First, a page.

Composition I

FALL 1999

Section 37

MWF 1:00 - 1:50

AB 300 (South Campus)



(Unofficial Internet version)

Instructor: Dr. John M. Green



The main focus of the course is on the skills and techniques necessary to write English on a college level -- the "writing process."  This process includes:

In writing courses you have taken in the past, you probably wrote a series of essays, finishing each one and handing it in to the teacher before beginning the next one.  In this course, we will be doing things very differently.  You will turn in three drafts of each assigned essay, and you will sometimes start work on one essay before you have written the final draft of the previous one.  Different kinds of drafts will be evaluated in different ways.  On your rough drafts, what will count  will be whether you have found a lot of interesting things to say about your topic.  On your revised drafts, what will count will be the overall organization of your essay.  Correctness in grammar, spelling, and so forth will count on the final drafts of each essay that you write, but not on the earlier drafts (unless your errors on those drafts make it hard for a reader to understand your ideas).

You will be doing a variety of different kinds of writing in this class.  Your first essay will be based on one of your own personal experiences in the past.  In the next two essays, you will be writing about topics suggested by your reactions to books we will read: a novel (Election) and a nonfiction book (Having Our Say).  In your fourth essay, you will write about a community service learning experience that you will have this semester.  (See below for more information.)  You will also be doing informal writing of various kinds.


Two 8 1/2 x 11 inch spiral notebooks (50-60 pages long or longer), one for freewriting and one for double-entry response journals (see Course Requirements, below).


  • Attendance and class participation, including group work in class.
  • Reading.  A schedule of reading assignments will be distributed separately from this syllabus.
  • Writing:

    Grades will be based on completion of the course requirements described above:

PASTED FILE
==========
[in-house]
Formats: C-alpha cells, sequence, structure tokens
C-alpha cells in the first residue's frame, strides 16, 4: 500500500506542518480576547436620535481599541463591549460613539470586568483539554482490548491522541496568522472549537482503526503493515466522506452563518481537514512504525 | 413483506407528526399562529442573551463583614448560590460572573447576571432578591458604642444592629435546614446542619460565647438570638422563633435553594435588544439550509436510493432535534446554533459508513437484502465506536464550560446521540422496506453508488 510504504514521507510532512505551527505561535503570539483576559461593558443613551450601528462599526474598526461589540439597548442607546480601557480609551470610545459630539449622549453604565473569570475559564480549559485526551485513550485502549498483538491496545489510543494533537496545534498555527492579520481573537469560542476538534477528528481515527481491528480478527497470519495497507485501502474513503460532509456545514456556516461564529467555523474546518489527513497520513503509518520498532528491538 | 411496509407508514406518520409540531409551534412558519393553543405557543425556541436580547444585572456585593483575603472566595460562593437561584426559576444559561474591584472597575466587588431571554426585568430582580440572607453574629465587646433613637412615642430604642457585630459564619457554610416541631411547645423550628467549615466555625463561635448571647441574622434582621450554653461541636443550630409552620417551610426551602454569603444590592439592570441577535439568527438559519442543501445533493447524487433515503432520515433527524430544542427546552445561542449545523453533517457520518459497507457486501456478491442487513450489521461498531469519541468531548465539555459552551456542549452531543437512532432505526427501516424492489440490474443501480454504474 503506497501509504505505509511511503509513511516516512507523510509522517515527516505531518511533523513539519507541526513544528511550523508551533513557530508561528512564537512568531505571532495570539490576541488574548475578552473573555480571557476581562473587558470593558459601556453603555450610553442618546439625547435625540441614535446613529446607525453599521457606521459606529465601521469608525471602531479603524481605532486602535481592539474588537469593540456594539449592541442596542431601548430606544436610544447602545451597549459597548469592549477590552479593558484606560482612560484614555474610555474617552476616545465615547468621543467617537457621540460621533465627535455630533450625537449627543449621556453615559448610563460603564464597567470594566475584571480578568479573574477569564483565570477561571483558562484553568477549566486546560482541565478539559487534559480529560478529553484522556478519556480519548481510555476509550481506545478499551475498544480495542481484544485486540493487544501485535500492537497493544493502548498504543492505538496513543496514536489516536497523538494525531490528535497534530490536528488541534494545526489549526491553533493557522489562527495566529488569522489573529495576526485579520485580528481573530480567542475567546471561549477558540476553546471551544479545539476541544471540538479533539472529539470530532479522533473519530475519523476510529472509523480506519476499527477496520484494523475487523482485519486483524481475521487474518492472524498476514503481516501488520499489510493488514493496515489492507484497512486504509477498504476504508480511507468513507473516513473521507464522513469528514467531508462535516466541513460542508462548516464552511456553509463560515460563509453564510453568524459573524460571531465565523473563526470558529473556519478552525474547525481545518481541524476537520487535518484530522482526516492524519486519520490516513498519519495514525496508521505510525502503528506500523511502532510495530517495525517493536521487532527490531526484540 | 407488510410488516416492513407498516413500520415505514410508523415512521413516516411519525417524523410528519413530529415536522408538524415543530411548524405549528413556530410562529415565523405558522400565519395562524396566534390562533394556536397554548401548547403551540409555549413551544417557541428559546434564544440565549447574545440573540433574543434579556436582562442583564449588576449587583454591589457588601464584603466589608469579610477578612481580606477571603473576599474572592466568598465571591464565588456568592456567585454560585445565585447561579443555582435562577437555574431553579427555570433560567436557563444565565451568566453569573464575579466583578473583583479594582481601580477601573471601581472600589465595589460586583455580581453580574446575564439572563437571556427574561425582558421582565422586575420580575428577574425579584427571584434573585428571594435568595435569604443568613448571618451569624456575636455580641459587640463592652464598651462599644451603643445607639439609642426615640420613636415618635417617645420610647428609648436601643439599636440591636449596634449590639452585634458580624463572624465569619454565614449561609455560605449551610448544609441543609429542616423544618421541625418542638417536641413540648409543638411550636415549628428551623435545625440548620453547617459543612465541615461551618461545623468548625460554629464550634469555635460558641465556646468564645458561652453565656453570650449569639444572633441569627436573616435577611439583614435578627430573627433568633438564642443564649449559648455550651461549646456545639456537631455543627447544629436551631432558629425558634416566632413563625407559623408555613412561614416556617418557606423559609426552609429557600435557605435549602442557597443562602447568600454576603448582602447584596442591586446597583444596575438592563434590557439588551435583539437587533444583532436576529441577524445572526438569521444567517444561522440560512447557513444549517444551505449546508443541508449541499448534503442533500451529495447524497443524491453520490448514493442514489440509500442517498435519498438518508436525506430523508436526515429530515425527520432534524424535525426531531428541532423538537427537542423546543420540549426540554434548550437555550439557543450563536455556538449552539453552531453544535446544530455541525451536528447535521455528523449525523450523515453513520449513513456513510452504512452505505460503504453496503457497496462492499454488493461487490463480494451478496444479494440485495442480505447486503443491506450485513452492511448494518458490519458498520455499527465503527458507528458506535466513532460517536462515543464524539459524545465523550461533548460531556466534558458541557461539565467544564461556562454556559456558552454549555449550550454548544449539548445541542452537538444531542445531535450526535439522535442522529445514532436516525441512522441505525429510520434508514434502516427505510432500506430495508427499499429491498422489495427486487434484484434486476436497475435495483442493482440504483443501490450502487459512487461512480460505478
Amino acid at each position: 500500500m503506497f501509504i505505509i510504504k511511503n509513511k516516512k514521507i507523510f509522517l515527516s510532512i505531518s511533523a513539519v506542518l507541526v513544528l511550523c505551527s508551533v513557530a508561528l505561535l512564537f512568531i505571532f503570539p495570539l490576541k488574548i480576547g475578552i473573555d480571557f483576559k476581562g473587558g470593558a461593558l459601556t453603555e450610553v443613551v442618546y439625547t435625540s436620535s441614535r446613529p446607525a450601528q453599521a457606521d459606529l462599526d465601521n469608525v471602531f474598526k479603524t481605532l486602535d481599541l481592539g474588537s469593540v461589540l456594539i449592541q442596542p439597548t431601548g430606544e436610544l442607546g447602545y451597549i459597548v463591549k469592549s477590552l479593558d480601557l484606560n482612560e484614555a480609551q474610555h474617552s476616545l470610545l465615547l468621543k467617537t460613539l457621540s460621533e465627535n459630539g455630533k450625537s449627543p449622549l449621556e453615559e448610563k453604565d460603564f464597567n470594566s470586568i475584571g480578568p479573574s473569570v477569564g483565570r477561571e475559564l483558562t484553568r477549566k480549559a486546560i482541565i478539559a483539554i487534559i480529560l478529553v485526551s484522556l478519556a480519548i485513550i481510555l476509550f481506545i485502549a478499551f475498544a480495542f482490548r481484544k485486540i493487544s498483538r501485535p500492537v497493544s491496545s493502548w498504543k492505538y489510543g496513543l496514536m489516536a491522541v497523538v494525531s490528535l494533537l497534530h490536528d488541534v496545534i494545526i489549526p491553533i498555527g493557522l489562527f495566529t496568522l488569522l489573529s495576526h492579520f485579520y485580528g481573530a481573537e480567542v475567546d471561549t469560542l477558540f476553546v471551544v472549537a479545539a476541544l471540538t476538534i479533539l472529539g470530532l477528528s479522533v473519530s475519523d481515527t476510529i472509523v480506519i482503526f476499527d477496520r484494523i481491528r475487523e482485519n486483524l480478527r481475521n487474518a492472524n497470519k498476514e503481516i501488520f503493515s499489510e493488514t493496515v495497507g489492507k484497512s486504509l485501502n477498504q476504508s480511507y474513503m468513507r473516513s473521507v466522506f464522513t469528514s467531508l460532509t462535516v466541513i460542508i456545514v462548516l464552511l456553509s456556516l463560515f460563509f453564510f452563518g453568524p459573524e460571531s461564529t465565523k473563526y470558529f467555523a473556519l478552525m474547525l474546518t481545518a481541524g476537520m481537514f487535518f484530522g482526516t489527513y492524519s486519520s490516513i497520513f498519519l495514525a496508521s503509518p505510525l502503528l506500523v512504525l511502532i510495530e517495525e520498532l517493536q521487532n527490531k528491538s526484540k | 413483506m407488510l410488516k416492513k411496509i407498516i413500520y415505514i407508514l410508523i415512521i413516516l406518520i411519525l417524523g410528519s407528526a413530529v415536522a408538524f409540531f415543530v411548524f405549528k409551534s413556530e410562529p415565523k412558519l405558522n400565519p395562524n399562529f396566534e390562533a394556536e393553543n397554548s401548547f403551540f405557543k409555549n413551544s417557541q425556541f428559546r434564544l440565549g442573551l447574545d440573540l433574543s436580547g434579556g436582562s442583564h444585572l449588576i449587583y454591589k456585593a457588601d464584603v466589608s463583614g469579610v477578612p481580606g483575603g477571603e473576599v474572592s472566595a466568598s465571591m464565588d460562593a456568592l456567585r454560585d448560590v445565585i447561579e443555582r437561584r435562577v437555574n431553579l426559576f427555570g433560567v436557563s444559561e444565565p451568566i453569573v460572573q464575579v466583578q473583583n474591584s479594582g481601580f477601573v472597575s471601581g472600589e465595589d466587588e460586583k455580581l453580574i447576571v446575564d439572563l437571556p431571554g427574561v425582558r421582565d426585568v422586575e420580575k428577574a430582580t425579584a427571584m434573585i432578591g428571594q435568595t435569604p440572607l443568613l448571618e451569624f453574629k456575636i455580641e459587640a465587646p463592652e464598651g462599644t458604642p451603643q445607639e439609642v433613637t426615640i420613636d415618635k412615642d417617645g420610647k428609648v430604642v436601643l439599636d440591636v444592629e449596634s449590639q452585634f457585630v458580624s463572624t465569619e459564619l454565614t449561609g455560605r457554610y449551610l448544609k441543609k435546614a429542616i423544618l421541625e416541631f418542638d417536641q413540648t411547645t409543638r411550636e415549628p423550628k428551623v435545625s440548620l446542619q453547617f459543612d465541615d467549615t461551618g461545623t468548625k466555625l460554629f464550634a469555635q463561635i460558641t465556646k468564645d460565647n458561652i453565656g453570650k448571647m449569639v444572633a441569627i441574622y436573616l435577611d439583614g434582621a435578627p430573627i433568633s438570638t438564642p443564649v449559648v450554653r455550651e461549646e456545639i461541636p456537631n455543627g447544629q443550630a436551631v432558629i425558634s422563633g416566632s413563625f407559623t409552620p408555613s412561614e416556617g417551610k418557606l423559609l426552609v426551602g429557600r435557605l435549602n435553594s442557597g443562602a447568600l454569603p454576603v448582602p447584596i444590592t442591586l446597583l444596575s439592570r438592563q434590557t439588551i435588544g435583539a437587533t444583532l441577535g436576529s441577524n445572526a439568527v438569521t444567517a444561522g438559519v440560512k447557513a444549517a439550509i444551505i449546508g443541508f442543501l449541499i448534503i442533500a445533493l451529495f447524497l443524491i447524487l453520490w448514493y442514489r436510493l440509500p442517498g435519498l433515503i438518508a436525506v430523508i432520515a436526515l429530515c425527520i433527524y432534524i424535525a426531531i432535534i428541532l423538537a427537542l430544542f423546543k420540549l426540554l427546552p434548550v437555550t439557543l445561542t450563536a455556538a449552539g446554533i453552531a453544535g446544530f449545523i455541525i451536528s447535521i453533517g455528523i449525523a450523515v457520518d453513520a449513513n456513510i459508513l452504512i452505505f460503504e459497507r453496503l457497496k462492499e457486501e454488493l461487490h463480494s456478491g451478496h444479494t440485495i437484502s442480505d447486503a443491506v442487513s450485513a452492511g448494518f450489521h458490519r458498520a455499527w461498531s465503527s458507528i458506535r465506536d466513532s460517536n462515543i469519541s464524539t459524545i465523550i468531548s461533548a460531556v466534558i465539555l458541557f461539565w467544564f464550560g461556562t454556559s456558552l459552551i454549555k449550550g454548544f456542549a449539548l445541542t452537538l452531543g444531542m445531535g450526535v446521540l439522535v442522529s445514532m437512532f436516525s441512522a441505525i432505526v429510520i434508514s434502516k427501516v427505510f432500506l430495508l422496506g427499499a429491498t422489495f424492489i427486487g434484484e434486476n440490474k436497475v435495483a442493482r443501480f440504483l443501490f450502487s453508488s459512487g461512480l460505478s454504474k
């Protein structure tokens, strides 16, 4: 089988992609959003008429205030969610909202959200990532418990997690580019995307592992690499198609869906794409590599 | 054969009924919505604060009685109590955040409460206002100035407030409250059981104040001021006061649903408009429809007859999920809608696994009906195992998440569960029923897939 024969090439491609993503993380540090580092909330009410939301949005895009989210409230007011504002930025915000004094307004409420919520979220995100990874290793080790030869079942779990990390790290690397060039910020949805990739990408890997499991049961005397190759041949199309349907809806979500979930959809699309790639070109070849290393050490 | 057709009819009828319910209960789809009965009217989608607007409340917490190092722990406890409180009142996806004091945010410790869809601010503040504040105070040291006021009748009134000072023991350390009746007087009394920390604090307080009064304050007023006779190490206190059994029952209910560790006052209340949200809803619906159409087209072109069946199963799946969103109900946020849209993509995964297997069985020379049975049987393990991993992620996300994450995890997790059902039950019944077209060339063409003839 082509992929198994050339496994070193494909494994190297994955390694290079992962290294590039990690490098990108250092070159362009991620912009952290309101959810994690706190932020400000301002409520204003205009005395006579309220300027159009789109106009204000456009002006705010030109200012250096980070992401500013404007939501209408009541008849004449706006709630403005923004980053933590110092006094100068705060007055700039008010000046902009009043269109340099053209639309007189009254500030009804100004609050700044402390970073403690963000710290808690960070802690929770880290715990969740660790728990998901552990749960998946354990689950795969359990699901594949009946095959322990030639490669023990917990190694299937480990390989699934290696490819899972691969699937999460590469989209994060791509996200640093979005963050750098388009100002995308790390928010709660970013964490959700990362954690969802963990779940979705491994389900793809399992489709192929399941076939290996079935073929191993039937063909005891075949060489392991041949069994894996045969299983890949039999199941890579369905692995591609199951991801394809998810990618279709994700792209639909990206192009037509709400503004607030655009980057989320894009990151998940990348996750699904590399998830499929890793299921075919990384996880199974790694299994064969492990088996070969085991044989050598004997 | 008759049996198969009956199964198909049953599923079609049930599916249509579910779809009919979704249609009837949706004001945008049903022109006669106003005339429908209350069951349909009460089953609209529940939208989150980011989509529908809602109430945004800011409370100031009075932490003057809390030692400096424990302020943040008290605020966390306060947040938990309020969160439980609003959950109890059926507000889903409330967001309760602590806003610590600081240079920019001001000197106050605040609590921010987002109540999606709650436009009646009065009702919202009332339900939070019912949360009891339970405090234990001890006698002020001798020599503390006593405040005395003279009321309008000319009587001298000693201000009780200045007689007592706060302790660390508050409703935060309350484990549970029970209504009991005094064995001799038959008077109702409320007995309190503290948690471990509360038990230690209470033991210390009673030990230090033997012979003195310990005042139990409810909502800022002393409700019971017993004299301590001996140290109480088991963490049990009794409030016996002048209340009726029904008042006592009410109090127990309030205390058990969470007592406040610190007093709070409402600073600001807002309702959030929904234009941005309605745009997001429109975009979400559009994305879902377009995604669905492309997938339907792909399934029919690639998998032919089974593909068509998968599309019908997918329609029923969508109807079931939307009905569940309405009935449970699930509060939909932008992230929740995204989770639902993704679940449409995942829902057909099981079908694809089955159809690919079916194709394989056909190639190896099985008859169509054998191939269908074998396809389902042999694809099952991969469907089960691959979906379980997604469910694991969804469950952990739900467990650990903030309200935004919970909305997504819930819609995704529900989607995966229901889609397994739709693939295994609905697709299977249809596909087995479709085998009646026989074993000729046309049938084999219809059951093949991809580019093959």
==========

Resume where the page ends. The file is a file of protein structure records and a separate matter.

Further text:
To get a good grade in the course, it is important to hand in work on time.  Late work will usually be accepted (with some exceptions), but it will receive a lower grade than work handed in on time.

    There will be no final exam in the course.


    Attendance policies:

    Attendance is required, and excessive absenses and/or tardies can result in a low grade or even a failing grade in the course.

    Each student is responsible for completing all course requirements and for keeping up with everything that goes on in the course (whether or not the student is present).
    If you are absent, you should:

    Plagiarism:  Plagiarism is using the words or ideas of someone else and submitting them as if you had written them yourself.  It is both dishonest and against the law.  Penalties for plagiarism can include an automatic grade of F for the course, as well as being reported to the Vice President, Academic Affairs, which can lead to suspension or expulsion from the college. See the 1998-2000 catalog, page 266, for the full description of the college policy on academic dishonesty.

    Equal access policy (students with disabilities): "Salem State College is committed to providing equal access to the educational experience for all students in compliance with Section 504 of The Rehabilitation Act and The Americans with Disabilities Act and to providing all reasonable academic accommodations aids and adjustments.  Any student who has a documented disability requiring an accommodation, aid or adjustment should speak with the instructor immediately.  Students with Disabilities who have not previously done so should provide documentation to and schedule an appointment with the Office for Students with Disabilities and obtain appropriate services." (Salem State College 1998-2000 catalog, p. 267.)

    Copyright 1999 by John M. Green

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